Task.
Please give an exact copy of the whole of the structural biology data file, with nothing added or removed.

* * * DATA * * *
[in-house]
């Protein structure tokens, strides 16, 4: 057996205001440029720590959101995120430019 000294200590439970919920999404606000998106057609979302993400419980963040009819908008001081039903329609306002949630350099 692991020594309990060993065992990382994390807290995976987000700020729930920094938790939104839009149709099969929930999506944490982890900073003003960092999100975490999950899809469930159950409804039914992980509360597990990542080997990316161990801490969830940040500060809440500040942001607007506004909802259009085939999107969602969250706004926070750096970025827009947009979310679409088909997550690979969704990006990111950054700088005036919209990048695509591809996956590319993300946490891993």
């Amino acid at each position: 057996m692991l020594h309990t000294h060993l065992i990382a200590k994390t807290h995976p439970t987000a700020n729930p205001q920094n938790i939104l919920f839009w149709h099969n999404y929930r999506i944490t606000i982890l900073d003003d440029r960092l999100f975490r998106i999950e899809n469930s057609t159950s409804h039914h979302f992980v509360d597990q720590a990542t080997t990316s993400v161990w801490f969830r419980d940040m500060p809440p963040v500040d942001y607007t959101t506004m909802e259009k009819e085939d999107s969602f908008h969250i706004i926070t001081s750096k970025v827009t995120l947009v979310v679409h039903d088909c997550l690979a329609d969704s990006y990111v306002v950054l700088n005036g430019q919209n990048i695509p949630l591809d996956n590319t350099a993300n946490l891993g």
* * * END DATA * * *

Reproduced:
[in-house]
């Protein structure tokens, strides 16, 4: 057996205001440029720590959101995120430019 000294200590439970919920999404606000998106057609979302993400419980963040009819908008001081039903329609306002949630350099 692991020594309990060993065992990382994390807290995976987000700020729930920094938790939104839009149709099969929930999506944490982890900073003003960092999100975490999950899809469930159950409804039914992980509360597990990542080997990316161990801490969830940040500060809440500040942001607007506004909802259009085939999107969602969250706004926070750096970025827009947009979310679409088909997550690979969704990006990111950054700088005036919209990048695509591809996956590319993300946490891993």
């Amino acid at each position: 057996m692991l020594h309990t000294h060993l065992i990382a200590k994390t807290h995976p439970t987000a700020n729930p205001q920094n938790i939104l919920f839009w149709h099969n999404y929930r999506i944490t606000i982890l900073d003003d440029r960092l999100f975490r998106i999950e899809n469930s057609t159950s409804h039914h979302f992980v509360d597990q720590a990542t080997t990316s993400v161990w801490f969830r419980d940040m500060p809440p963040v500040d942001y607007t959101t506004m909802e259009k009819e085939d999107s969602f908008h969250i706004i926070t001081s750096k970025v827009t995120l947009v979310v679409h039903d088909c997550l690979a329609d969704s990006y990111v306002v950054l700088n005036g430019q919209n990048i695509p949630l591809d996956n590319t350099a993300n946490l891993g």